The action is pretty quick and very responsive, it doesn’t feel clunky or anything like that.
No wonder there’re tons of fans of this action out there who aren’t ready to trade it for anything else.
The keyboard of the C1 Air is, of course, touch-sensitive, which gives you an accurate dynamic control over the instrument. The harder you play the keys, the louder sound.
You can additionally adjust the keyboard response of the C1 Air using one of the 5 preset settings (Light, Normal, Heavy, Stable, Steady).
Choose the “Steady” setting if you want the sound to stay the same regardless of how hard or soft you play.
Another good thing that I’ve noticed about the RH3 is that it’s relatively quiet and produces very small amounts of noise even at low volume levels compared to, say, Casio and Yamaha entry-level hammer actions.
Nowadays it’s getting more popular for digital pianos to have synthetic ivory keys instead of traditional acrylic ones.
While not everyone likes them, to my taste, their textured surface does feel nicer to the touch and improves a grip a little bit. Unfortunately, the C1 Air doesn’t offer any kind of textured material on the keys.
With that said, the black keys of the keyboard have a matte finish on them, which feels pretty nice, but again it’s not quite like those Ebony simulated keys we see on some higher-end models.
Either way, key coating is no more than a personal preference, so let’s not be too hard on the C1 Air here.
At the heart of the C1 Air is the Stereo PCM System, which delivers an authentic sound meticulously sampled from two of the world’s finest concert grand pianos.
Two different grand piano tones are also not something we often see in digital pianos in this price range.
Plus, some manufacturers (e.g., Kawai, Yamaha) only use their own grand pianos to sample the sound, which is understandable, since no one wants to “promote” the sound of the competitors, right?
But since Korg doesn’t make any acoustic pianos, it’s not a problem for them to use whatever grand pianos they want without having to worry that it may damage their reputation in some way.
Which is exactly what they did.
The first piano tone on the C1 is called “German Grand”, which is my favorite piano tone on the instrument.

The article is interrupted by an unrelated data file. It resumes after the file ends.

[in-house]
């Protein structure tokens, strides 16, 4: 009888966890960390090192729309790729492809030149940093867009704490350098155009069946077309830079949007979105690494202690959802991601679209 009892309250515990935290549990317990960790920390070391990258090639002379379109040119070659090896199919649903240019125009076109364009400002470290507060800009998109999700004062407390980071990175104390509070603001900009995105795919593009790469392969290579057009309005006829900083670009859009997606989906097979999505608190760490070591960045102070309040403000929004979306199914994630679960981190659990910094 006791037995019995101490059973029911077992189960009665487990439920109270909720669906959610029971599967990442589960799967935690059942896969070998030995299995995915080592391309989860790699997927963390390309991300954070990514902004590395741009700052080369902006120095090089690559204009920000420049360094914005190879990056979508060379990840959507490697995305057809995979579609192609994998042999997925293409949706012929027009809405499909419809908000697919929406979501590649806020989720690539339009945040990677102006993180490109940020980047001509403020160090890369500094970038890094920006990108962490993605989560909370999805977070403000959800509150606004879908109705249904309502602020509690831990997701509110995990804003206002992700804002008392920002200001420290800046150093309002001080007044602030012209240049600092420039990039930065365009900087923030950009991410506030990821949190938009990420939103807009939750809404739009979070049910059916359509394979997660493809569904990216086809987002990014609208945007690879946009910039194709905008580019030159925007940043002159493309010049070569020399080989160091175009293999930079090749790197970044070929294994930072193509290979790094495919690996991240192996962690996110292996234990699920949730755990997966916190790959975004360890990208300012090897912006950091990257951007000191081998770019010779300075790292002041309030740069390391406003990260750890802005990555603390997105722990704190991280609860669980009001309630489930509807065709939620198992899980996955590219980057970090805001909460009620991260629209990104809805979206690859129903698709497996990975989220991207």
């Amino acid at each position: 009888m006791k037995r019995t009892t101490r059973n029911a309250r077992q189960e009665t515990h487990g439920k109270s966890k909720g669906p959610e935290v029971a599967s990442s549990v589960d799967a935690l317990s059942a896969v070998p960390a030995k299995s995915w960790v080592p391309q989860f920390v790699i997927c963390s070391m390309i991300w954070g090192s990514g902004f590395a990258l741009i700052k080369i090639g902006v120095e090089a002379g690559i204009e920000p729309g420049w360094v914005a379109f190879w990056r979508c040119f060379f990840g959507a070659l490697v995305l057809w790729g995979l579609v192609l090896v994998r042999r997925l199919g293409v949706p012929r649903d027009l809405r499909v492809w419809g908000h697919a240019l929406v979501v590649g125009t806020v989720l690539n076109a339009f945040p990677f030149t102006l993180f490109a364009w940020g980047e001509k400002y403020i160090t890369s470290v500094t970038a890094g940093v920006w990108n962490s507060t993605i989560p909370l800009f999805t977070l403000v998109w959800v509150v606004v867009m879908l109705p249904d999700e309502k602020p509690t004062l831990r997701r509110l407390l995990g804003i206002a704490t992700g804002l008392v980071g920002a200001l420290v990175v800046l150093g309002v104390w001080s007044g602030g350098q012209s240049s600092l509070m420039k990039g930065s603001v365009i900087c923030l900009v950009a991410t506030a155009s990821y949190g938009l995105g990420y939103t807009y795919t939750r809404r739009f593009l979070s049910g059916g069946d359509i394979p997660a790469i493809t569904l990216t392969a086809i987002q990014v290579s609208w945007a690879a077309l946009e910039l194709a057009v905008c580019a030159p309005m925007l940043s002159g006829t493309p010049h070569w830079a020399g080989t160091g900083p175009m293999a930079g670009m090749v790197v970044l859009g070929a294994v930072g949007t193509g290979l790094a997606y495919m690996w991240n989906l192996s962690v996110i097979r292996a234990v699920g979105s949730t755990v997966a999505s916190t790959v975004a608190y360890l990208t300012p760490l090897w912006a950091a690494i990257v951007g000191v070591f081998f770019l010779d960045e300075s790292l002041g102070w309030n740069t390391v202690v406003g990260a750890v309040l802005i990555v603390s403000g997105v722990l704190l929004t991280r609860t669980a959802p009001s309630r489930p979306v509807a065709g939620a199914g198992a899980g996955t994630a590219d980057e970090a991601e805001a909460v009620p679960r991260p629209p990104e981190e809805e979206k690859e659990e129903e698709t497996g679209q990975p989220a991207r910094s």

I’m almost 100% confident that this tone was sampled from a Steinway Grand Piano, which doesn’t need an introduction.
It’s the most beautiful and versatile piano sound on the instrument, which is suitable for pretty much any style or genre.
You’ll immediately recognize that bold rich sound and will probably use it most of the time.
The other grand piano tone is “Japanese” grand, and I believe it was sampled from a Yamaha Grand Piano.
While Yamaha makes one of the best acoustic pianos in the world, this tone didn’t sound as full and colorful as the German Grand, though it’s only my opinion.
The C1 uses stereo multi-layered samples, which means different layers will be triggered depending on the force of your key strokes.
The piano tones are further improved by organic elements such as key off samples (difference in sound character depending on how fast the fingers leave the keys) and natural damper resonance (sympathetic string resonance when you play with depressed sustain pedal).
Unfortunately, the C1 Air doesn’t offer String Resonance simulation found on the G1.
Anyway, you’ll be impressed with how natural and realistic the C1 Air sounds, so much so that if you close your eyes, you can trick yourself into believing that you’re sitting next to a real acoustic piano.
In addition to the two main Grand Piano tones, the C1 Air offers plenty of piano tones and other instruments to help you explore your creative self.
There’re 10 sound sections with 3 tone variations in each of them. In total, you get 30 different sounds under your fingerprints.
The only sound settings/effects available on the C1 are brilliance, reverb, and chorus, which you can each adjust within 3 levels.
There are no options for choosing a particular reverb type (Hall, Room, etc.), and overall it would be nice to have more control over those parameters.
In addition to the default “Equal Temperament”, the C1 Air provides you with two other tuning systems that you can choose for your performance (Werckmeister III, Kirnberger III).
The Korg C1 Air has 120-note polyphony, which is nothing exceptional but gets the job done.